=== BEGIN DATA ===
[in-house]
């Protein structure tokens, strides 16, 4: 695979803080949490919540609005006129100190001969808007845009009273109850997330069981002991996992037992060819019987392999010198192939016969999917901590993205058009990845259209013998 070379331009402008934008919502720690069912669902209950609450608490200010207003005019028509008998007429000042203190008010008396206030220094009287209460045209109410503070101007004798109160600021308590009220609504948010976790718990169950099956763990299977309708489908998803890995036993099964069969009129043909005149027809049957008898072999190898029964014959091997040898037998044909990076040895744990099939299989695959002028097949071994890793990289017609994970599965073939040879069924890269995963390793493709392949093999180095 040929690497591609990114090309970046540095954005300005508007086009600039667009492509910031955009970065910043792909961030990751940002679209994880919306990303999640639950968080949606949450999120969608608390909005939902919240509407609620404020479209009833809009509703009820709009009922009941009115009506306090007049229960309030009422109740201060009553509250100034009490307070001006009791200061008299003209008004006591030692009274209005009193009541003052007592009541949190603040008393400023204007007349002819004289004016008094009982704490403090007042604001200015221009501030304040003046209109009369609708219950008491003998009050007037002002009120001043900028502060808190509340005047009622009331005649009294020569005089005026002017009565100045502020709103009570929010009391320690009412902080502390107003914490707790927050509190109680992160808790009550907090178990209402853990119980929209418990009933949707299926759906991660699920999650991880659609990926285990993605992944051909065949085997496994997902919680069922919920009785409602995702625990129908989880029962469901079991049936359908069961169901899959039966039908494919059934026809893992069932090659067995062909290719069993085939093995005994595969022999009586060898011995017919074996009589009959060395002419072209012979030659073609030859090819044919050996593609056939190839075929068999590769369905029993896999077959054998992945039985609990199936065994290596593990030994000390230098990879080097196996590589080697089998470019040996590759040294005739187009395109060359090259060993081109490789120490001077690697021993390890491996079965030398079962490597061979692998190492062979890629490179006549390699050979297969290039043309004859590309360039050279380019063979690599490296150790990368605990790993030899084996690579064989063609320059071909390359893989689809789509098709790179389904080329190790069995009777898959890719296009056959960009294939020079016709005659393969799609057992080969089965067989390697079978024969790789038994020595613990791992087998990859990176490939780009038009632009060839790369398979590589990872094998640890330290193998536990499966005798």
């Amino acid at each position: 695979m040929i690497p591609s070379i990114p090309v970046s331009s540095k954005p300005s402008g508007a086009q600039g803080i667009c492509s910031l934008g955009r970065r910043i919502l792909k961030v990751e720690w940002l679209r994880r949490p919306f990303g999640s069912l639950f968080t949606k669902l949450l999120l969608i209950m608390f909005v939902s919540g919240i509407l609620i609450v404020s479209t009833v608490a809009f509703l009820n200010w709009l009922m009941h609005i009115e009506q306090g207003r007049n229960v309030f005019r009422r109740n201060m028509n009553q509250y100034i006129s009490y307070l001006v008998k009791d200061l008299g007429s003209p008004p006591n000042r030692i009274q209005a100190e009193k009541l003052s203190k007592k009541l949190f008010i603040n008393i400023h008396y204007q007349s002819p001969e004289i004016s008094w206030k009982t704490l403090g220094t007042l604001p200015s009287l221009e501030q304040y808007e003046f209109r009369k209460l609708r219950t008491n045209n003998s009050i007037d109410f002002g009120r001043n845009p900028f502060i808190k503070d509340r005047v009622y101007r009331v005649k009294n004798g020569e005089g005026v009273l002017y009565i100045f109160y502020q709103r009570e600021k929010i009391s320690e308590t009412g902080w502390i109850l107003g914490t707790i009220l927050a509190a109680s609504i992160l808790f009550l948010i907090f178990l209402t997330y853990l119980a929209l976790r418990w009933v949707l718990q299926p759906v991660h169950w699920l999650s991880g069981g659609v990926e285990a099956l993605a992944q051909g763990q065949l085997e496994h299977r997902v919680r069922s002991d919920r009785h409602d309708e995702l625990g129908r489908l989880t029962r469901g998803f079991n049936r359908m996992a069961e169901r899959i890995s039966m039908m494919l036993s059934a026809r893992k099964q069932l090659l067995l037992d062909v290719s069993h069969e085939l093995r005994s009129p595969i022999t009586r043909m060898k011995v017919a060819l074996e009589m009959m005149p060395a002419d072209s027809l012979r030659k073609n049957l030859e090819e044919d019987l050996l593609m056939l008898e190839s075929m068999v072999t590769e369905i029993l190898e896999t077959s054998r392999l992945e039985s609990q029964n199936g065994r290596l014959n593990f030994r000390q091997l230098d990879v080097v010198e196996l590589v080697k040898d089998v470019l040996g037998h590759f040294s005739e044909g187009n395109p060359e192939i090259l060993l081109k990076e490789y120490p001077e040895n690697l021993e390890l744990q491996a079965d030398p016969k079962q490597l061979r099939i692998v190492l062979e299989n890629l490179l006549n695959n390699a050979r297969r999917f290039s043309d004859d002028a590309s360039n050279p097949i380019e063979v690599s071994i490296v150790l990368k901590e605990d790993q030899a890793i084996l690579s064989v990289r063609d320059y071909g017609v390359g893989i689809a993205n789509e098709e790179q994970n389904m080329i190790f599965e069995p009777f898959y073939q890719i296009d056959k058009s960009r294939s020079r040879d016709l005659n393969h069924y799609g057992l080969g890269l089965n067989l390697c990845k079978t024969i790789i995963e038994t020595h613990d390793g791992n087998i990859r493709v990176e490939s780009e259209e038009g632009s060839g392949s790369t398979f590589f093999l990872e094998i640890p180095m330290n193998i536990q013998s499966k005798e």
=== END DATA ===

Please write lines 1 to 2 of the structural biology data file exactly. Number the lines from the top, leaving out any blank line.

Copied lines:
[in-house]
């Protein structure tokens, strides 16, 4: 695979803080949490919540609005006129100190001969808007845009009273109850997330069981002991996992037992060819019987392999010198192939016969999917901590993205058009990845259209013998 070379331009402008934008919502720690069912669902209950609450608490200010207003005019028509008998007429000042203190008010008396206030220094009287209460045209109410503070101007004798109160600021308590009220609504948010976790718990169950099956763990299977309708489908998803890995036993099964069969009129043909005149027809049957008898072999190898029964014959091997040898037998044909990076040895744990099939299989695959002028097949071994890793990289017609994970599965073939040879069924890269995963390793493709392949093999180095 040929690497591609990114090309970046540095954005300005508007086009600039667009492509910031955009970065910043792909961030990751940002679209994880919306990303999640639950968080949606949450999120969608608390909005939902919240509407609620404020479209009833809009509703009820709009009922009941009115009506306090007049229960309030009422109740201060009553509250100034009490307070001006009791200061008299003209008004006591030692009274209005009193009541003052007592009541949190603040008393400023204007007349002819004289004016008094009982704490403090007042604001200015221009501030304040003046209109009369609708219950008491003998009050007037002002009120001043900028502060808190509340005047009622009331005649009294020569005089005026002017009565100045502020709103009570929010009391320690009412902080502390107003914490707790927050509190109680992160808790009550907090178990209402853990119980929209418990009933949707299926759906991660699920999650991880659609990926285990993605992944051909065949085997496994997902919680069922919920009785409602995702625990129908989880029962469901079991049936359908069961169901899959039966039908494919059934026809893992069932090659067995062909290719069993085939093995005994595969022999009586060898011995017919074996009589009959060395002419072209012979030659073609030859090819044919050996593609056939190839075929068999590769369905029993896999077959054998992945039985609990199936065994290596593990030994000390230098990879080097196996590589080697089998470019040996590759040294005739187009395109060359090259060993081109490789120490001077690697021993390890491996079965030398079962490597061979692998190492062979890629490179006549390699050979297969290039043309004859590309360039050279380019063979690599490296150790990368605990790993030899084996690579064989063609320059071909390359893989689809789509098709790179389904080329190790069995009777898959890719296009056959960009294939020079016709005659393969799609057992080969089965067989390697079978024969790789038994020595613990791992087998990859990176490939780009038009632009060839790369398979590589990872094998640890330290193998536990499966005798």